You should get 5 good years out of an electric car. After that it becomes harder to pass muster. Look toward Japan for a glimpse on how 5 year old cars will soon be regarded. Yet, the car dealerships fool the buyers into thinking the car will be around for as long as their current one.
 
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Offline SilverSolder

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Re: EEVblog #1337 - I Bought An Electric Car
« Reply #431 on: July 07, 2021, 03:55:10 pm »
There is basically just one thing making an EV expensive - the battery
From what I hear, it's all expensive. All moving parts wear out eventually, and I have no illusions that electric vehicle will be made with user serviceability in mind.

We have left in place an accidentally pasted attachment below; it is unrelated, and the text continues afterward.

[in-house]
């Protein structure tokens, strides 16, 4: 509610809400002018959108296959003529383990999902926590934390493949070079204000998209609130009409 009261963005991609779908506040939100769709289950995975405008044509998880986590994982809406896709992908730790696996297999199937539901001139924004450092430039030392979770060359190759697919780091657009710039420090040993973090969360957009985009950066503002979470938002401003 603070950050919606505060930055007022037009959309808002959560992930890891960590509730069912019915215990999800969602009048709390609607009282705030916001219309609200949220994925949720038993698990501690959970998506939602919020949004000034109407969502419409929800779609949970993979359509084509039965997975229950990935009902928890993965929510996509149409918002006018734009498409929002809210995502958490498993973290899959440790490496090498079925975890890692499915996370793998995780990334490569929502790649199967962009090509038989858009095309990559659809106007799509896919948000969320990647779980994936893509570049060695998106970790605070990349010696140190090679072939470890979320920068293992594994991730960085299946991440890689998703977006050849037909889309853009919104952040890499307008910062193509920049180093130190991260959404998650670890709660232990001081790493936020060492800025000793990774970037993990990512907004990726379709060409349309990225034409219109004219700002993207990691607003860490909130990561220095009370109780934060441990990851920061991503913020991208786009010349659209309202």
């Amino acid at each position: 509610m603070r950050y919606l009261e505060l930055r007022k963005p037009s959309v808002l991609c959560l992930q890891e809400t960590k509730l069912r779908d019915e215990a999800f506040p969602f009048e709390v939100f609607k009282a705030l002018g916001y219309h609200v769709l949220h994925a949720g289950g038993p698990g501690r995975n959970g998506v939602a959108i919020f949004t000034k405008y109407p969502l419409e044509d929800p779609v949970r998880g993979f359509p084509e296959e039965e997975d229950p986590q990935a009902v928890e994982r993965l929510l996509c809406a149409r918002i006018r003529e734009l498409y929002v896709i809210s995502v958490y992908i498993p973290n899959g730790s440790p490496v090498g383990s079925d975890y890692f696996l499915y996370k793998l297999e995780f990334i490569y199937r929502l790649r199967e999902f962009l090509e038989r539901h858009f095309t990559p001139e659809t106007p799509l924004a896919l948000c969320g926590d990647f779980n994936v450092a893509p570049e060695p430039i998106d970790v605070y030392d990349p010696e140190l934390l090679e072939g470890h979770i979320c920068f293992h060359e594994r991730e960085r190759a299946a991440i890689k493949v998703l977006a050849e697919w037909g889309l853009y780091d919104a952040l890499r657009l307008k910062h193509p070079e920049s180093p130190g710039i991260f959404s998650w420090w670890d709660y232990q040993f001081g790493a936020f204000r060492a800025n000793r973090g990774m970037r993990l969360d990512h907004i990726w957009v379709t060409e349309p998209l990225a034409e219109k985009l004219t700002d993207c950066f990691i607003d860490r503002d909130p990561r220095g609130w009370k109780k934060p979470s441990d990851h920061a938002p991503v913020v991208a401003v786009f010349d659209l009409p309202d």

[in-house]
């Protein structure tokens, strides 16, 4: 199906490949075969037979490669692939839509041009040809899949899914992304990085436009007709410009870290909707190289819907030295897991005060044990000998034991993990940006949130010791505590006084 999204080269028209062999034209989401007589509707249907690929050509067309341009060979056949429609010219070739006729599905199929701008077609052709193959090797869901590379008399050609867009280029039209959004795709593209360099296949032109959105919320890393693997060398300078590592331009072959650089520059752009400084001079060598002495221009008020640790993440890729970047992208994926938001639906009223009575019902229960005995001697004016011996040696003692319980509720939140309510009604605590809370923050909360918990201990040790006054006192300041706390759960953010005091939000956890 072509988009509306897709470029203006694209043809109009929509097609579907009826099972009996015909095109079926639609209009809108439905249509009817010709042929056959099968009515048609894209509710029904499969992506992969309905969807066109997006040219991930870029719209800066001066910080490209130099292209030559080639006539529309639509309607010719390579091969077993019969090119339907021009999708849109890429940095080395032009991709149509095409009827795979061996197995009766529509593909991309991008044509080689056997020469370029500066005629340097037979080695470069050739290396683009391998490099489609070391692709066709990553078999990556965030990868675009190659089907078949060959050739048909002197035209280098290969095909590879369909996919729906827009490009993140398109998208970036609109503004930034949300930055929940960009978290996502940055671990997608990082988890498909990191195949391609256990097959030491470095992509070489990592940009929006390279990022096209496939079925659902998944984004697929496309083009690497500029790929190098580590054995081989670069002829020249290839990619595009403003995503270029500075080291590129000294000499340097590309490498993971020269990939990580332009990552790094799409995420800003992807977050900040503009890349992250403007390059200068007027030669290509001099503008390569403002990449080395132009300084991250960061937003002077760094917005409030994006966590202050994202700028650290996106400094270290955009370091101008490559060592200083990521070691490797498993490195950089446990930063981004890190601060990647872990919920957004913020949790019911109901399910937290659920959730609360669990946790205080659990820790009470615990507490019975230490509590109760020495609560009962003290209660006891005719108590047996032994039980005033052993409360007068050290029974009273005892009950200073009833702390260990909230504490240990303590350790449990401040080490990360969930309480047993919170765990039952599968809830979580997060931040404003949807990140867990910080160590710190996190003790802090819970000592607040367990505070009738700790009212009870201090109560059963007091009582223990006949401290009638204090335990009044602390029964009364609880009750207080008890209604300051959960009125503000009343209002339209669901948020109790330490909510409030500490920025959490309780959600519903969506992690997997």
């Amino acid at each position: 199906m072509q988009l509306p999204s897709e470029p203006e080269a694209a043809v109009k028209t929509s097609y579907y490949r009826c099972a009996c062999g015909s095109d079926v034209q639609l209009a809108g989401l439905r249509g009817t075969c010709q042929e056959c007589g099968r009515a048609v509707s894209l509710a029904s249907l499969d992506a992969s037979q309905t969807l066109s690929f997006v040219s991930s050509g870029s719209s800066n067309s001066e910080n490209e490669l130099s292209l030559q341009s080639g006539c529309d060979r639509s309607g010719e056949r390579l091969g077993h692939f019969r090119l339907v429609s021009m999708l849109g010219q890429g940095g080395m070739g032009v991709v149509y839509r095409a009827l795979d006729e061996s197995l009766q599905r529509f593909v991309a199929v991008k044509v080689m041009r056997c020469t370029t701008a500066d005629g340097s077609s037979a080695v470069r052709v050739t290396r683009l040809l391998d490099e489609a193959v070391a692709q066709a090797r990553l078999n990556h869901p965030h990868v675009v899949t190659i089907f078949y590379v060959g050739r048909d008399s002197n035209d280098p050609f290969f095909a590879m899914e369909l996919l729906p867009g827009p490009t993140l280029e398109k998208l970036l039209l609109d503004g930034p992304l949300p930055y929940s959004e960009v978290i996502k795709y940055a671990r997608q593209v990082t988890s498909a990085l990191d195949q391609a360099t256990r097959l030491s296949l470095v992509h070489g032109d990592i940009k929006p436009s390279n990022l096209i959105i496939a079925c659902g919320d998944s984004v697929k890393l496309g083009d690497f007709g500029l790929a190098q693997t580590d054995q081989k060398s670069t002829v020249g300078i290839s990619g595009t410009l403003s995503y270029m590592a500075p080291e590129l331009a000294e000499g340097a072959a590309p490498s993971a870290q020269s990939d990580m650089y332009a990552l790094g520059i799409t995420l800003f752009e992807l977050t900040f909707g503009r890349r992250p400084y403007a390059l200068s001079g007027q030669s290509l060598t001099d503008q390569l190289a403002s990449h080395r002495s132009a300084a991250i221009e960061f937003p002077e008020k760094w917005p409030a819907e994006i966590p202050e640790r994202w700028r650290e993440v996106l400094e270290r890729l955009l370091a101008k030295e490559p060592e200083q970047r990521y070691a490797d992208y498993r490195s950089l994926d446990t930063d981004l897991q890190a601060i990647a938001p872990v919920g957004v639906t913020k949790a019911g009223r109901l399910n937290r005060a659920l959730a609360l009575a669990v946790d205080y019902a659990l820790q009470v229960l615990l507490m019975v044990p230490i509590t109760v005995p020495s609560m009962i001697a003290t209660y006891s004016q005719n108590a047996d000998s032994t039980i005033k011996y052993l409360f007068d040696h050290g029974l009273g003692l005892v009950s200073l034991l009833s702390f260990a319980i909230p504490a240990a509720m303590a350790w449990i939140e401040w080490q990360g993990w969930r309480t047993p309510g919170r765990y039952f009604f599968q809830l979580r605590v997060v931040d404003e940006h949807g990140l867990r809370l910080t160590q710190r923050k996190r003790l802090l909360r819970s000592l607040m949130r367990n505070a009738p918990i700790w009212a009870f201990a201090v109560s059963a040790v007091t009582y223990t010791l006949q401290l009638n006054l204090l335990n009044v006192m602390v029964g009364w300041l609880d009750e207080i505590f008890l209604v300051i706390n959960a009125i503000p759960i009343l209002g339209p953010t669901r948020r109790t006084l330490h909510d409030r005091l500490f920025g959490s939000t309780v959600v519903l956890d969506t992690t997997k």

The hidden costs are the devil in the detail. The paradigm shift for mechanics who don't  understand the workings and the accredited, expensive few who do. Not talked about is the shoe-horning in of the refuse-to-operate circuitry when the system detects/decides all is not OK. To be fair tho, all new cars are suffering from this a bit.

You should get 5 good years out of an electric car. After that it becomes harder to pass muster. Look toward Japan for a glimpse on how 5 year old cars will soon be regarded. Yet, the car dealerships fool the buyers into thinking the car will be around for as long as their current one.

Don't most car buyers go with some kind of contract for a fixed period -  2, 3, 5 years?

I would guess that if electric cars have shorter lives than existing ICE cars, industry beancounters will feel they have made progress!